Being just their hands? Personal assistance for disabled people as bodywork



Drawing on the notion of bodywork, we analyse the bodily aspects of personal assistance to expand the dialogue between medical sociology and disability studies. We aim to, firstly, overcome the lack of attention to the bodywork of personal assistant (PAs) in disability studies; secondly, explore the micropolitics of personal assistance and the role of independent living mandates in configuring this bodywork of PAs; and, thirdly, propose a more relational and material approach to the impairment/disability debate. This exploration is based on qualitative semi-structured interviews with 23 PAs conducted in Spain between 2018 and 2020. Our research reveals that PAs’ bodywork implies performing their body as body-absence, such as when they enact body-tool and body-prosthesis figurations, but also as body-presence, for instance, as acting bodies and affected/affecting bodies in specific situations. Through their analysis, we foreground how PAs’ bodywork conveys normative ways of enacting the body and how these body figurations are not only challenged and negotiated but define the actual practice of personal assistance. To conclude, we stress on the theoretical contributions of our study towards both disability studies and medical sociology.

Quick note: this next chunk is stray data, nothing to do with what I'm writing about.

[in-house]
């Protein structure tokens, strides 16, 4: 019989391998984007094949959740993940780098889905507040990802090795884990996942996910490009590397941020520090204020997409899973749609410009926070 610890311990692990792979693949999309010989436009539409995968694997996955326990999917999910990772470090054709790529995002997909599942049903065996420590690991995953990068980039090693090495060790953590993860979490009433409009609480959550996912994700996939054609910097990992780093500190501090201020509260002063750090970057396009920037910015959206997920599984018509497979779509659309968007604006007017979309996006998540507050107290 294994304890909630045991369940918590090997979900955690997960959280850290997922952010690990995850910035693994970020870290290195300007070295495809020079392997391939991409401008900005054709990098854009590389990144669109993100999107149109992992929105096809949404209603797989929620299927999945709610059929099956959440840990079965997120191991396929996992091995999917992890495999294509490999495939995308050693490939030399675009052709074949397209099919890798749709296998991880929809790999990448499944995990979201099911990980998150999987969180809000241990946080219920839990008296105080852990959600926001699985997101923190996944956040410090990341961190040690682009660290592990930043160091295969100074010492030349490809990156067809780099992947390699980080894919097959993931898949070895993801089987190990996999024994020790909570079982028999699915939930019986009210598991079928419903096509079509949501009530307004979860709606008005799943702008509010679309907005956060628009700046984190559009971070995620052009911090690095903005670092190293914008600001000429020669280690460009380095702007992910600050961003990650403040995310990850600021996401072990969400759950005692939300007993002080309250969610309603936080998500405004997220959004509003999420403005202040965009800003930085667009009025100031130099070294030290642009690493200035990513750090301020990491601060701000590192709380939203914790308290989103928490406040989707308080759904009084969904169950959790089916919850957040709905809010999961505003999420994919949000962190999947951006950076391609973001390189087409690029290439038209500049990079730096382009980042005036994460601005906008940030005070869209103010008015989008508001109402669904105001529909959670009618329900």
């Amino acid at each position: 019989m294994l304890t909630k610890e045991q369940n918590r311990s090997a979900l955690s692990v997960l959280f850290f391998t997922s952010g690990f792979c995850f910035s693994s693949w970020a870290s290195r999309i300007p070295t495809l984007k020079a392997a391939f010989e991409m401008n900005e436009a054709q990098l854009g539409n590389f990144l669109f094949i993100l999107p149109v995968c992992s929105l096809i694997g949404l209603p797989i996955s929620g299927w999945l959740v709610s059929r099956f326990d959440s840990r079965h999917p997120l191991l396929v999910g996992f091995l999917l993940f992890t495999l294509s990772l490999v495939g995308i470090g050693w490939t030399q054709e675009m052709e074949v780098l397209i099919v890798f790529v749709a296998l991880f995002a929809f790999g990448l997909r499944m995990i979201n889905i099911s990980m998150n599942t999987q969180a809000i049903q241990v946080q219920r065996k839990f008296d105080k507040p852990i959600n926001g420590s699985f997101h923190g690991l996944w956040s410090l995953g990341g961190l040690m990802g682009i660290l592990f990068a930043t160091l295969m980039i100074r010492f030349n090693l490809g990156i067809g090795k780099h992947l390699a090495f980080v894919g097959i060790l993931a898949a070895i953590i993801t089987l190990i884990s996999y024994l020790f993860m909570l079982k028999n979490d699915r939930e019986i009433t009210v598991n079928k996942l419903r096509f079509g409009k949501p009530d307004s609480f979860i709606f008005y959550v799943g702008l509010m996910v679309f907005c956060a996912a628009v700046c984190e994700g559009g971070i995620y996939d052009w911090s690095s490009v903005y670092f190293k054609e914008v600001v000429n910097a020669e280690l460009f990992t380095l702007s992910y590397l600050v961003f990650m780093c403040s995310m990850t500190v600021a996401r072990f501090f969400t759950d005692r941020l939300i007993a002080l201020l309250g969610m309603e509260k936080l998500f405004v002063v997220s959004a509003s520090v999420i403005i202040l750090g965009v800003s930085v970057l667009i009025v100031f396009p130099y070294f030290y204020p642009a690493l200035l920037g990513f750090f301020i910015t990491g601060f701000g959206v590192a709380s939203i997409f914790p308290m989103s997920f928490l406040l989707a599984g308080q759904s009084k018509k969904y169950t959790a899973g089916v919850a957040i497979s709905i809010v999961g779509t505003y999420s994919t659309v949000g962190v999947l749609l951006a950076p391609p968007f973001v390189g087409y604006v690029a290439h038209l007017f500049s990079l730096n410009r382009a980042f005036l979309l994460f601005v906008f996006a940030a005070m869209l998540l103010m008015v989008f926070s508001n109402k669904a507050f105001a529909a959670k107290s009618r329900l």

García-Santesmases, A., López Gómez, D., & Pié Balaguer, A. (2022). Being just their hands? Personal assistance for disabled people as bodywork. Sociology of Health & Illness, 1–20.